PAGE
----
June 04, 2009

The road well travelled

Here are two interesting books that one should read .... Once in Golconda by John Brooks and The great Crash of 1929 by John Kenneth Galbraith. Both these books are Wileys Classic. There are a few more books worth reading but it is extremely difficult to get these books. In India, barring the easy book of Common stocks and Uncommon Profits, not many books are easily available. I had to borrow these books who could buy it only outside India.


Coming to the two books. Both these books are set stage in the great depression era. Reading these books back to back makes a lot of sense as they fill vital gaps that is present between the two books. Further, read "The Partnership" discussing the Goldman Sachs era in this period.


The interesting part of these two books is that they give a historian...s perspective rather than an analyst/economist perspective. It is advantageous reading it this way as the bias of the author, whatever it may be, is lost and readers get pretty much what happened as it unfolds in time.

"Once in Golconda" spans the period before and after the crisis while "The great crash of 1929" is fairly elaborate till the start of depression. Both these books discusses in detail of the speculative bubble created by excessive leverage available to investors and the failure to understand that stock market at best can only allocate capital and not support an economy. Further, the insider trading, creating pools to move stock prices and the creation of leveraged investment trusts that is similar to mutual funds today is something that is described well.

Once in Golconda discusses the stock market (not economic impact) of the crisis. The endless period of denial by all investors, the subsequent gloom and the final acceptance. The part played by the various banks during the crisis. The two big characters of Albert Wiggin, Chase National Bank and Charles E Mitchell of National City Bank and their contribution towards the crash.

Post the crash, the book moves towards the central character played by Richard Whitney, the head of the exchange, his personal life and his imbalance with professional life and the subsequent "Satyam" like saga. The role played by the regulators/politicians/president has been well documented. The book loses out in the end as it focuses largely on Richard Whitney and less on the exchange. It is entirely silent on what was happening to the economy.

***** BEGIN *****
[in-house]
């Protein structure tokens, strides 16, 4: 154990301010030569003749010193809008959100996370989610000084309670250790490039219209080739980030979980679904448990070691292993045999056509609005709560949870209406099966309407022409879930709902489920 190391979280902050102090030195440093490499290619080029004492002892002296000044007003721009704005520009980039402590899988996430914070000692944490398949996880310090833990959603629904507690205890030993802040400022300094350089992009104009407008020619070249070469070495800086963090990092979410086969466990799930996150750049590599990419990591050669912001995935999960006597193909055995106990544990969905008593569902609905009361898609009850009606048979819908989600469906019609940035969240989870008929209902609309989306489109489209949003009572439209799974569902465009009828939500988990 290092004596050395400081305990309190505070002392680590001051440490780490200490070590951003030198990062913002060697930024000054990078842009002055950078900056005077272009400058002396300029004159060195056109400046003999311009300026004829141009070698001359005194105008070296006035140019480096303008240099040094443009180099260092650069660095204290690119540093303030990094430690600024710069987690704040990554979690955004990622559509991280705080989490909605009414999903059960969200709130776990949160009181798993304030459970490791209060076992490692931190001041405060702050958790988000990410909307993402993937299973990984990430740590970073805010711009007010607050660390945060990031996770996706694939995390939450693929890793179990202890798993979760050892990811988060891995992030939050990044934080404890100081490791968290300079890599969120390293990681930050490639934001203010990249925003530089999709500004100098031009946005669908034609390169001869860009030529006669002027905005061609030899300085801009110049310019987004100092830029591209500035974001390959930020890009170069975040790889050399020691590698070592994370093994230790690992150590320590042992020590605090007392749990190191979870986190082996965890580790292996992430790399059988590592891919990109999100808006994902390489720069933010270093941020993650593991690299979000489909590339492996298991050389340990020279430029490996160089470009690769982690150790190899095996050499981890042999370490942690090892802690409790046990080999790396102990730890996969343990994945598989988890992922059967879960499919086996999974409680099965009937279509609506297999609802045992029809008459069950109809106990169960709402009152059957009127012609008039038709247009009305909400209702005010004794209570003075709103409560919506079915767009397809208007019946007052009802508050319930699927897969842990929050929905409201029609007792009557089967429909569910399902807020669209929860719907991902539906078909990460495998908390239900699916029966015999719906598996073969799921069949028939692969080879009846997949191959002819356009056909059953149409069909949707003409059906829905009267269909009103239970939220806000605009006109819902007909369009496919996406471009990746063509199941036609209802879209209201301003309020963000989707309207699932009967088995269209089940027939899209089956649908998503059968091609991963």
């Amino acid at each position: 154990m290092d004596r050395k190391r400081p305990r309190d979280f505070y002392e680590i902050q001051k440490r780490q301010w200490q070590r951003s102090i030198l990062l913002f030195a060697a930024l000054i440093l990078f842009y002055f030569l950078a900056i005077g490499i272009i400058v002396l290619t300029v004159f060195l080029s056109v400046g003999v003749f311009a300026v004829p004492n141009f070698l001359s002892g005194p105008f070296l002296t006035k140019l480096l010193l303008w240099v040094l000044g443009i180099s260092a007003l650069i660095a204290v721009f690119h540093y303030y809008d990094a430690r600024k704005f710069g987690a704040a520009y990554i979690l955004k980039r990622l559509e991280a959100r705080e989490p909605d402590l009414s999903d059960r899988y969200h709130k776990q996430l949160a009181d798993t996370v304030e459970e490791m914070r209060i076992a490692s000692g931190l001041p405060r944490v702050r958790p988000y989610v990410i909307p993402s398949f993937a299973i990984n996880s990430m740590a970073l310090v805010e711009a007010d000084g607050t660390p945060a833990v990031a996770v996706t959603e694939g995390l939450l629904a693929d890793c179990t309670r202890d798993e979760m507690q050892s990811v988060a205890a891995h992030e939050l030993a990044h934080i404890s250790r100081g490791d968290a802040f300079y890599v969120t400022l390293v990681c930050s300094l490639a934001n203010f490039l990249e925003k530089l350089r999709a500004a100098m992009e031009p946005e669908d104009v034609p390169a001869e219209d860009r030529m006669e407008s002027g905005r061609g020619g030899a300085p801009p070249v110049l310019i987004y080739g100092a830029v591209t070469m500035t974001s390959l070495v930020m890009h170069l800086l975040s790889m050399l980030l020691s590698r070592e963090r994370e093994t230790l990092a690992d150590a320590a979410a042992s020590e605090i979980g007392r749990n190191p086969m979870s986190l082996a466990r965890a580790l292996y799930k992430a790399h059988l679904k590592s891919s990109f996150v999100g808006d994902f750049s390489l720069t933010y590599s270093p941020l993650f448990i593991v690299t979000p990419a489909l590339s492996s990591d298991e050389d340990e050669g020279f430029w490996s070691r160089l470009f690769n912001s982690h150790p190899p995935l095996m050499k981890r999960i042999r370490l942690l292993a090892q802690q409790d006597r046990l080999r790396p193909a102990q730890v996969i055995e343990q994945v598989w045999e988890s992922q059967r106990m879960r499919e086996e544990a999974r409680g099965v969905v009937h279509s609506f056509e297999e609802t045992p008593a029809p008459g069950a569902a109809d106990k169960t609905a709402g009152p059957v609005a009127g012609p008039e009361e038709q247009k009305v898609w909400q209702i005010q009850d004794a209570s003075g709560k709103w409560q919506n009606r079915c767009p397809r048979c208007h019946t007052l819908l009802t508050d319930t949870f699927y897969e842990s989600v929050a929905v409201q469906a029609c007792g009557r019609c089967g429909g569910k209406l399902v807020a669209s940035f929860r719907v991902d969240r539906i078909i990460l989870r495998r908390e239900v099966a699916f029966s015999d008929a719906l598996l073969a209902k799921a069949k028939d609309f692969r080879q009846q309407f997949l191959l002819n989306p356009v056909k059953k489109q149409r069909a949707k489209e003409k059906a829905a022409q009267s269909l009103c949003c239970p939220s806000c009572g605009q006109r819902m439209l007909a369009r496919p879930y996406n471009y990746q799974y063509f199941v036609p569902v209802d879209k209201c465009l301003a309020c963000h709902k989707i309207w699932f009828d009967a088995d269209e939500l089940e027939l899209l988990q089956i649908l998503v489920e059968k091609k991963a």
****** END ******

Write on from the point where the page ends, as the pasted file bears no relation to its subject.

The great crash of 1929 discusses the period just before the crisis and discusses the aftermath in a very brief manner. You like this book as it traces the movement of the index and the mania associated to it. The confidence that investors/ would be investors/ company management / policy makers/ bankers show is an eye opener. It attempts to reduce a few myths associated with the level of participation by Americans, the aftermath suicide rates and the simple stuffs of investing. However, one is trully stunned by the level of participation by banks. I use the word stunned is probably because one always assume bankers to be a pessimitic sort of people who can only look at the negative side as they are the one lending the money. However, the level of participation of banks in lending money to investors to speculate and their peddling of securities through their subsidiaries (leading to Glass Steagall Act- seperation of investment banking and lending activities) makes the book an interesting read. Considering the amount of tight leash the regulator has in India, one has to be trully appreciative of their efforts.

You will definitely like both these books as they are easy to read, and what more exciting. As the famous saying goes..."Those who don...t learn from the mistakes of the past are destined to repeat them". I got the "The smartest Guys in the room" finally from the same person who recommended it and have just started. It surely does not look like a fast read seeing the font size. Lets hope it is as good as the readers recommend it to be.

1 comment:

Shreyan M L said...

What does Mr MB do when he is forced to leave office as early as 6 in the evening ???

Ans: Read a book & post a review. like this one :D